Google Kills off Nest Security Ecosystem

I’ve been a happy customer of the “Nest” company since a few Apple engineers went off on their own to develop the Nest Thermostat many years ago. Many equally innovative products followed: e.g., smoke detectors that talked to you and told you where your fire was while shutting off Wi-Fi enabled gas burning appliances, AND calling you up on your phone to tell you about the problem. The most recent category of home automation addressed by these guys is the remarkable D-I-Y Nest Security System that is SO easy to install and maintain.

But then, Google bought Nest. Within a year, all of Nest’s products disappeared from Apple Retail and online stores. THEN, Google either bought or invested in ADT, and refocused its look at its security SYSTEM customers, no longer considering them product customers but rather imprisoned ADT monitoring subscribers.

We’re now perilously close to that precipice. Google has informed us that, come April 8, it will somehow remotely “brick” all our Nest Security Systems (which many of us would be happy to live with even if the only remaining “monitoring” were the system’s embedded ability to monitor our OWN properties over the internet via our Wi-Fi connections to our home Nest Guard or Nest Secure CPUs. Google (and to be fair) Nest engineers never told us they could shut the whole thing down whenever they chose to do so—that is, until they decided to DO it, dangling a rotten carrot in front of the stick they’re using to force us to spend more money. They’ll send us a “FREE” replacement system that could be used to “protect” the front and back flaps of a pup-tent, or if we don’t like that, send us a coupon worth $200 on Google hardware products (but only if they’re not on sale). To me and a small band of fellow complainers that Google has feared so little that they permit us to make our case on their own forum, this MUST be illegal.

I’ve been a successful claimant in two widely known class action cases that trumpeted corporate greed: the VW-Audi “clean diesel” DieselGate fraud circa 2015, and the PG&E-caused California urban/suburban firestorms later in the same decade. I’ve petitioned claimant law firms that obtained fair compensation for victims in both of those cases, but I’ve been totally unsuccessful in interesting them in this battle.

People on Google’s customer forums have started a “Petition” to demand that Google not proceed with this, and some have suggested we all appeal to our states’ Attorneys General, but as a non-lawyer it seems obvious to me that if there IS predatory and illegal activity here, it falls under the definition of interstate commerce and should not be litigated by little bands of DIYers in multiple separate state court systems.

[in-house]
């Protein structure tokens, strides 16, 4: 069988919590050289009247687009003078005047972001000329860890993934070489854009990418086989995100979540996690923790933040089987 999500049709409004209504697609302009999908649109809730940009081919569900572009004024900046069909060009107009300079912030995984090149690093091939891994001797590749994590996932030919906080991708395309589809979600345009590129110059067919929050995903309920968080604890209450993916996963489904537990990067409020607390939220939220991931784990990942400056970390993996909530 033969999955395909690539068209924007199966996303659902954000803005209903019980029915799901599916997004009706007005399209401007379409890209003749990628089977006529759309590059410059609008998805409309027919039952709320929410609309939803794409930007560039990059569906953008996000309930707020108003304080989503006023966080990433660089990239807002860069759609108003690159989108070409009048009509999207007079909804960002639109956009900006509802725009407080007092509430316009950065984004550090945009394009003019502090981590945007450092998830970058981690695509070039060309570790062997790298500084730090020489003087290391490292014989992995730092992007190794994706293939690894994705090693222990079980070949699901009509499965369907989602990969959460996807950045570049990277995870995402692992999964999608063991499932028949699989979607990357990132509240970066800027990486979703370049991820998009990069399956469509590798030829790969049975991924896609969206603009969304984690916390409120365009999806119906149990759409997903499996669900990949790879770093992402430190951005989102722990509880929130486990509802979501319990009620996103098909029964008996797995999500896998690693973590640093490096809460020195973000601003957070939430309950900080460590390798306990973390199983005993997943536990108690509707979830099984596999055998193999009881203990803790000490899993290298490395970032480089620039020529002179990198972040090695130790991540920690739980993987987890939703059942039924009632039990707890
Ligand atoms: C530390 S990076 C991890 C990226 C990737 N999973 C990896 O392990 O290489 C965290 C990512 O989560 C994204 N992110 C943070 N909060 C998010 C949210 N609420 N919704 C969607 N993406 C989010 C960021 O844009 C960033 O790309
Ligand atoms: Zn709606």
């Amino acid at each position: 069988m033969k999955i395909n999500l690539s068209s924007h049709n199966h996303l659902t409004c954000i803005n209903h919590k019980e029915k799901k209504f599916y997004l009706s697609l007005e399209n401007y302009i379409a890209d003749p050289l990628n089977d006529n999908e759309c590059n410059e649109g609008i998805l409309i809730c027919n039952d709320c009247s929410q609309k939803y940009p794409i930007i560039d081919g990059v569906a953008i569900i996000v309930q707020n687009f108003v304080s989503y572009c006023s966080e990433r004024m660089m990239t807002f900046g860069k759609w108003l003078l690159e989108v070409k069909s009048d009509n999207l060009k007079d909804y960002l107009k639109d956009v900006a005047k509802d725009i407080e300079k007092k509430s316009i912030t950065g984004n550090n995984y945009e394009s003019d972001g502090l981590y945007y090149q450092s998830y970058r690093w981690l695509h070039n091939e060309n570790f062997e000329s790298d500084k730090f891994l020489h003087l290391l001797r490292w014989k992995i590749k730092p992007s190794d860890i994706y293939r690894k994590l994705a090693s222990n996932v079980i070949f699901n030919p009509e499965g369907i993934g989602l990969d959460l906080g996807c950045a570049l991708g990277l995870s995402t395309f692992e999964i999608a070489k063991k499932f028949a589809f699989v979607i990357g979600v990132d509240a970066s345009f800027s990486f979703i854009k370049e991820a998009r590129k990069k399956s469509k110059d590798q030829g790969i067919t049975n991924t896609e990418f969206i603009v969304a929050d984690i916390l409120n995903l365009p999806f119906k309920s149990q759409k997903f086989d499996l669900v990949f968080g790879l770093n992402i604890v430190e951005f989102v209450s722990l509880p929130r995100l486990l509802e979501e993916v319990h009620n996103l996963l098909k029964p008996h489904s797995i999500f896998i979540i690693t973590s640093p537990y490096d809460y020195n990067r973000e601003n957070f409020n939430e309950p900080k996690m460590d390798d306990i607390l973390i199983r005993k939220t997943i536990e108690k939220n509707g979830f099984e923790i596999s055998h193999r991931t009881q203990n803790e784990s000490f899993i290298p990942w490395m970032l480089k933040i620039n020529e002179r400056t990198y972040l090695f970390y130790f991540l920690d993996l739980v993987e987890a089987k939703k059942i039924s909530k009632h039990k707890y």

The “end” is nigh (April 8), and I’ve become quite pessimistic about our ability to keep our DIY systems working after April 8, so in addition to asking here whether anyone has suggestions regarding what hand-carved wooden spears we could deploy against Google’s thermonuclear-class attorneys, I’m wondering what recommendations other members of the Tidbits community might have for self-installed, self-monitored security systems that replicate the features already available to Nest Security/Home Management Systems but which will disappear just 3 months from now.

Admittedly, some of those “goodies” come from the thermostat, not the security system, such as the ability to reduce heating/cooling costs from half-way 'round the world once you realize you’d forgotten to turn down the home temperature when you left Montana for Arizona in December. But here are a few:

Retire for the night with your home “perimeter armed,” but decide, from your third floor bedroom that it’s cooled off enough that you can open your bedroom window(s); no problem—just press the buttons on whichever bedroom window portal(s) Nest Detects you choose, disabling just those individual open/closed monitors while keeping everything else armed.

Or: you’d like some way to wander to the kitchen or bathroom at 3 am without disturbing anyone else; again, no problem—just program your “Nest Detects” to use their motion-sensing capability to turn on “path lighting” in their immediate vicinity as you approach, then turn it off again as soon as you’re back away from them.